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With The Slovak Underground Church

Jan Simulcik, a Slovak historian of the underground church movement, and himself a participant (still from 'Footprints In The Snow')

I have received permission from Slovak documentary filmmaker Slavomir Zrebny to post his his 2015 film Footprints In The Snow. It’s a 52-minute documentary about the underground resistance to Communism among the Slovak people — especially the Christians:

In the film, Zrebny interviews men and women who risked prison — and in at least one case, went to prison — for smuggling, printing, and distributing Bibles and samizdat (unauthorized journalism). It’s in Slovak, with English subtitles. Believe me, if you are a Christian who is feeling down and out about the situation in the churches, watch this incredible little movie, and acquaint yourself with what brave believers did back in the 1970s and 1980s to keep the faith alive under persecution. I watched it with my own kids two days ago so they would know what happened there, and what Dad has spent most of this year working on (my forthcoming book).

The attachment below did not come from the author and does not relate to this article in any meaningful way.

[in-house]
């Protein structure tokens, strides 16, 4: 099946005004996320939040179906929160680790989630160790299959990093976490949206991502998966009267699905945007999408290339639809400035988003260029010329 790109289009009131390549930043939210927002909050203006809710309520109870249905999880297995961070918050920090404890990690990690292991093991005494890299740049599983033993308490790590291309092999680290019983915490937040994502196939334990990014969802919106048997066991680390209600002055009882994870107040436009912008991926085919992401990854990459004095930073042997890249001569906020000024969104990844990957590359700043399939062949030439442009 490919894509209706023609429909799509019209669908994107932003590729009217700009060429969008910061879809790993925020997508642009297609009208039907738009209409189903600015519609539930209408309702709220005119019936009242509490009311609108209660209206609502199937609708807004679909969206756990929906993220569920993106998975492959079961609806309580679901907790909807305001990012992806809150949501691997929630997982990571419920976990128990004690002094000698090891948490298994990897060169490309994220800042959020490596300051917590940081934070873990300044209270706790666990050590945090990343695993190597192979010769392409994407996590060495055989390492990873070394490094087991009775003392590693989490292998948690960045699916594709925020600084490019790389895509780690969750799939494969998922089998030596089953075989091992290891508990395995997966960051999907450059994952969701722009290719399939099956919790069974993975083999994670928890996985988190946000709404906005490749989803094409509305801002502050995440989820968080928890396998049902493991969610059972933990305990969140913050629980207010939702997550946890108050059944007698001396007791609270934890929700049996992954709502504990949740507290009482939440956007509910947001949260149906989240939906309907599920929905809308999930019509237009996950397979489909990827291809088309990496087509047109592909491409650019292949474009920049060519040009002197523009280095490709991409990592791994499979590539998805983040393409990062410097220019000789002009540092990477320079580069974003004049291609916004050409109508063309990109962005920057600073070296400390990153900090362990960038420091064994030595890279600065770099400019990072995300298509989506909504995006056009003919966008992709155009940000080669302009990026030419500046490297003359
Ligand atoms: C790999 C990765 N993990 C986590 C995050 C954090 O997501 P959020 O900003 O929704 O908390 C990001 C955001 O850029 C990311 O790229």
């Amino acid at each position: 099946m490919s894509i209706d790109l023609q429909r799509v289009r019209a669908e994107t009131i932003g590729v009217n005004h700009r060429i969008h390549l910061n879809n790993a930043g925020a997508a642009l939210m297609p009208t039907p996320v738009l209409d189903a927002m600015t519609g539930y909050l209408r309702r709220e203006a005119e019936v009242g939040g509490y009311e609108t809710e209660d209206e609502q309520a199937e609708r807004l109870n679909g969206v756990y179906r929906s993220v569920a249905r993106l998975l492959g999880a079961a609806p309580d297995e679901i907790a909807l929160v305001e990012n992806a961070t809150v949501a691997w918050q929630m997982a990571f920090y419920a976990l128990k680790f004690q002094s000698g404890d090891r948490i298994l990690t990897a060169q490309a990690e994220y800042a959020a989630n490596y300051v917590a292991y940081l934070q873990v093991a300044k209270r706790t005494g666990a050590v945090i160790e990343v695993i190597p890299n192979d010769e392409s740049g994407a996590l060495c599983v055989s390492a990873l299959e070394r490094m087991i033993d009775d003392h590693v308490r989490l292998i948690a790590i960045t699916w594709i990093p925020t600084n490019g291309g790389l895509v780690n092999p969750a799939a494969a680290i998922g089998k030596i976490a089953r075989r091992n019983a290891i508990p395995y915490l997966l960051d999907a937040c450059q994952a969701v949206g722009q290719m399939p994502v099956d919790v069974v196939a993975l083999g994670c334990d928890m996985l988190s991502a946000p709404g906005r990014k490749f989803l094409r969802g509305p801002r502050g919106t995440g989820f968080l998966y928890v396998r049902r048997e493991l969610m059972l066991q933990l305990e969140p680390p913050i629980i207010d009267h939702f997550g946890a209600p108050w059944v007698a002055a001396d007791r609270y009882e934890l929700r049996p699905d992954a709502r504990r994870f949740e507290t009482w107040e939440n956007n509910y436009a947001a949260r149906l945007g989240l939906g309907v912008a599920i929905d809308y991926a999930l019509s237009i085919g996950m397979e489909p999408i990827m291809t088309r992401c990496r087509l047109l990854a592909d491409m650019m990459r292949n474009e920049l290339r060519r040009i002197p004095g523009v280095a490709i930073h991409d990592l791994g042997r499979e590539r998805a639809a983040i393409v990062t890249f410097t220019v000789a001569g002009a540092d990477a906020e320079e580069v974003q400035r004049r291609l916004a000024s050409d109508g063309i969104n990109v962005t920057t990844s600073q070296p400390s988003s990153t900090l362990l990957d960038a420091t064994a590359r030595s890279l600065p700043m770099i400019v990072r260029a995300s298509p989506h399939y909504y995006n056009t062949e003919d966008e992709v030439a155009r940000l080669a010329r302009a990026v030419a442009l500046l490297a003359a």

It was a pleasant surprise to me, in watching this movie, to see Jan Simulcik, a historian of the underground church (and himself a worker in a Catholic cell distributing samizdat), interviewed about the events of that era. There is even a brief passage in which the cameras enter a hidden chamber beneath a house in suburban Bratislava, where there was concealed an offset printer smuggled to Slovak Catholics by Dutch Evangelicals — such a beautiful demonstration of Christian fraternal solidarity. When I was in Slovakia earlier this year, Jan Simulcik himself took me into that very room.

Watching all this in Zrebny’s film made me newly aware of the privilege I was given to meet people who risked everything in the underground church, and to stand in what I consider to be holy ground: that publisher’s catacomb in Bratislava. Please do make time for this little movie. It will stir your soul. Have you even heard of the underground church in the Slovak region of Czechoslovakia, and its heroic resistance to communism? I had not, until I went there earlier this year. It was a blessing I will be talking about, I hope, for the rest of my life. We have to learn these stories, and tell them to our children. We have to!

about the author

Rod Dreher is a senior editor at The American Conservative. A veteran of three decades of magazine and newspaper journalism, he has also written three New York Times bestsellers—Live Not By Lies, The Benedict Option, and The Little Way of Ruthie Lemingas well as Crunchy Cons and How Dante Can Save Your Life. Dreher lives in Baton Rouge, La.

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